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I am trying to write a program that can get the window title of a process. Before I describe the problem, here is the code:

#include <Windows.h>
#include <string>
#include <Psapi.h>
#include <algorithm>

std::string window_title;
std::string search_for;    

BOOL CALLBACK EnumWindowCallback(HWND hWindow, LPARAM param)
{
    if ( IsWindow( hWindow ) == TRUE )
    {
        DWORD pid = 0;

        if ( GetWindowThreadProcessId( hWindow, &pid ) != 0 )
        {
            HANDLE hProcess;
            hProcess = OpenProcess( PROCESS_ALL_ACCESS, FALSE, pid );
            if ( hProcess != 0 )
            {
                std::string path;
                CHAR name[MAX_PATH];
                GetModuleFileNameExA( hProcess, NULL, name, sizeof(name) / sizeof(CHAR) );
                path = name;
                unsigned int slash = path.find_last_of('\\');
                if ( slash != std::string::npos ){
                    std::string proc_name = path.substr( slash + 1, path.length() );
                    std::transform(proc_name.begin(), proc_name.end(), proc_name.begin(), ::tolower);
                    if ( proc_name == search_for )
                    {
                        CHAR finalTitle[MAX_PATH];
                        ZeroMemory( finalTitle, sizeof(finalTitle) );
                        SendMessageA( hWindow, WM_GETTEXT, (WPARAM)sizeof(CHAR)/sizeof(MAX_PATH), (LPARAM)finalTitle );
                        window_title = finalTitle;
                        return FALSE;
                    }
                }
            }
        }
    }
    return TRUE;
};

const char* __stdcall GetWinTitleByProcessName( const char* title )
{
    search_for = title;
    std::transform(search_for.begin(), search_for.end(), search_for.begin(), ::tolower);
    if ( EnumWindows( (WNDENUMPROC)EnumWindowCallback, 0 ) == FALSE )
    {
        return window_title.c_str();
    }

    return "NOTFOUND";
}

int WINAPI WinMain( HINSTANCE, HINSTANCE, LPSTR, int )
{
    MessageBoxA( NULL, GetWinTitleByProcessName("chrome.exe"), "Test", MB_OK);
}

The program works so far, until I want to get the actual title of the window. I tried GetWindowText and SendMessage, as shown here. Both methods return empty strings.

How can I get the window title?

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I have visited this question: stackoverflow.com/questions/7063316/… But it does not really contain a solution that satisfies my question. –  scorcher24 Jul 30 '13 at 15:03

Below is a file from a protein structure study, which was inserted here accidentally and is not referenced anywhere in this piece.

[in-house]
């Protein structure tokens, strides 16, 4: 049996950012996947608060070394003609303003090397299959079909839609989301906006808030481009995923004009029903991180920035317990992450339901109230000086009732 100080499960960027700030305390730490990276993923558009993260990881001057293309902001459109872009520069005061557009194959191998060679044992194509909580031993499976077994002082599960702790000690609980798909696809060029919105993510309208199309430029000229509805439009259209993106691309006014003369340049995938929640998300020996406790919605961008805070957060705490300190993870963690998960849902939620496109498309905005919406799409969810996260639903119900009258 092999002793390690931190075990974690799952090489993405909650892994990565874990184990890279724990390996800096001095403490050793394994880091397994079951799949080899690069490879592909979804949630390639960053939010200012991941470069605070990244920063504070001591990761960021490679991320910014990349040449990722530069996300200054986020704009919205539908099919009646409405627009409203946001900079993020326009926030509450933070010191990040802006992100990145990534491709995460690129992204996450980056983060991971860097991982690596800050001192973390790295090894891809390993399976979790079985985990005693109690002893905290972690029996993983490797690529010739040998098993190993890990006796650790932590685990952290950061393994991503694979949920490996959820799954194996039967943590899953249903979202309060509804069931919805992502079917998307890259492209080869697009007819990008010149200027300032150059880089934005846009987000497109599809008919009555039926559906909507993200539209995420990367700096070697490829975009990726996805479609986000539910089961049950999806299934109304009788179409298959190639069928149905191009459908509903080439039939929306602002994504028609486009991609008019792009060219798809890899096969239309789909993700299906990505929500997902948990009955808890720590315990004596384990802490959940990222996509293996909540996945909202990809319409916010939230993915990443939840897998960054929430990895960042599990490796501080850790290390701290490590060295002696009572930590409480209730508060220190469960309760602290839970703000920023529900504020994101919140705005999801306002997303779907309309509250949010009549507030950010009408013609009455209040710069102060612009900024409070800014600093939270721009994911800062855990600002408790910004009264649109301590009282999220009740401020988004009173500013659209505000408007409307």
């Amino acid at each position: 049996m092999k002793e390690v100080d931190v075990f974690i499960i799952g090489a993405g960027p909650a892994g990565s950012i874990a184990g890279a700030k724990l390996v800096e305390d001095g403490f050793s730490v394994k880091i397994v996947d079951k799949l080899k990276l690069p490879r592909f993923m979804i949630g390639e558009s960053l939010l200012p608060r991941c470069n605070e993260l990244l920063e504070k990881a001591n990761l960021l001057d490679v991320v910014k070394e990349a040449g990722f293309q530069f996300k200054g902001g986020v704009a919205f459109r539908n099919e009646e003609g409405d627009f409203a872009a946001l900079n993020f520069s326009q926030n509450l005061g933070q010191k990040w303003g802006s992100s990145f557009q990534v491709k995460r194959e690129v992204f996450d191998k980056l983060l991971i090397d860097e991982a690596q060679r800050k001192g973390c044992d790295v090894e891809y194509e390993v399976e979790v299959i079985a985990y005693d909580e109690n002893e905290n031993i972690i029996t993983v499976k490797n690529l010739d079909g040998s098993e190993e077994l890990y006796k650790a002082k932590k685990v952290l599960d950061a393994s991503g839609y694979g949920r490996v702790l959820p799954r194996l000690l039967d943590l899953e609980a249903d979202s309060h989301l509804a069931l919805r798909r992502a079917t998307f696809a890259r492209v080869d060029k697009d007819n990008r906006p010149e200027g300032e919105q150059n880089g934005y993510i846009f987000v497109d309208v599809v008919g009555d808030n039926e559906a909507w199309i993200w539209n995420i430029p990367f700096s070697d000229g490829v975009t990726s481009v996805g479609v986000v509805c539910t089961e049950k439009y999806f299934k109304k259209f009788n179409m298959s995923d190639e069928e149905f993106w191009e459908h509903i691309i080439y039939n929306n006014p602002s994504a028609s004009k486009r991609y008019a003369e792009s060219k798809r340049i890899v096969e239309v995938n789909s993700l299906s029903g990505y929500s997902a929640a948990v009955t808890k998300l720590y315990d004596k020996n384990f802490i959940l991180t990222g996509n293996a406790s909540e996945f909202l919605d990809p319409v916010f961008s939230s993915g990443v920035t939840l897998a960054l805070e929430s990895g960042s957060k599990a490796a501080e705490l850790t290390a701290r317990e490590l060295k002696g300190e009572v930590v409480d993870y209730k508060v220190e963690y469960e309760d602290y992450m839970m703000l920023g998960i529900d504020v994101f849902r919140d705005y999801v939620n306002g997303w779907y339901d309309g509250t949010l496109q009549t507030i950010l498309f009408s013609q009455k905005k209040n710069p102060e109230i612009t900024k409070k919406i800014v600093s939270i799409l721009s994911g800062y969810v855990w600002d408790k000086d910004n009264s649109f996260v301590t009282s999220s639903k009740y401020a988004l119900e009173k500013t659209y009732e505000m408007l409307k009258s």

Is it also NoneOfMyBusiness why you're using ANSI strings rather than Unicode strings? It's the year 2013, all Windows programs should be fully Unicode. Replace char and SendMessageA with wchar_t and SendMessageW. Make sure the UNICODE symbol is defined for your project. –  Cody Gray Jul 30 '13 at 15:30
    
Because the final result needs to be in char because it is exported to an ancient scripting language that does not understand wchar_t. –  scorcher24 Jul 30 '13 at 15:49
    
If you're calling SendMessageA on a window that was created with CreateWindowW the call may fail. Call IsWindowUnicode and use the appropriate SendMessageA/W variant. –  IInspectable Jul 30 '13 at 17:08
    
@Tim The character set of a window is determined by the RegisterClass function, not CreateWindow. And I can't say for certain, but I'm pretty sure that the system handles translation of window messages seamlessly, so either variant of SendMessage will work. Basically, IsWindowUnicode is called internally. –  Cody Gray Jul 31 '13 at 6:20

2 Answers 2

It seems that (WPARAM)sizeof(CHAR)/sizeof(MAX_PATH) would return you zero, because sizeof(char) will be defenetly smaller then the max path, so you say to WinAPI that your variable has zero length, that's why it returns empty string to you. Specify there MAX_PATH value instead.

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The following code works for a similar problem. In my case I am looking for the windows handle of an application so that I can parent a dll. I identify the app by its caption. Its C++Builder code so some parts may be unfamiliar. I'll comment the differences I spot. The main one is the use of Application, I'm not sure what the non-Embarcadero equivalent is, but each running instance of code has an Application instance that manages the message loop and so on. I set my dll's Application->Handle to the calling apps hWnd to keep it off the taskbar, among other things. This code works on xp, vista 32 and win7 64.

   void HideDLL() {
      if (Application->Handle == 0) {
         SearchObject *so = new SearchObject();
         so->Caption = L"MyCallingApp";
         so->Handle = 0;
         EnumWindows((WNDENUMPROC)EnumWindowsProc, (long)so);
         Application->Handle = so->Handle;

         delete so;
      }

   }
   BOOL CALLBACK EnumWindowsProc(HWND hWnd, LPARAM lparam) {

      bool result;
      SearchObject *so = (SearchObject*)lparam;
      wchar_t *caption = new wchar_t[STR_DEFAULT];

      GetWindowTextW(hWnd, caption, STR_DEFAULT);
      // String is an Embarcadero type representing UnicodeString
      String Caption = caption;
      // Pos is a wrapper around strstr I think
      // the actual caption in my case is decorated with some other stuff
      // I only know that it will start with the name of the app
      if (Caption.Pos(so->Caption) > 0) {
         so->Handle = hWnd;
         result = false;
      } else {
         result = true;
      }
      delete caption;
      return result;
   }

Hope this helps.

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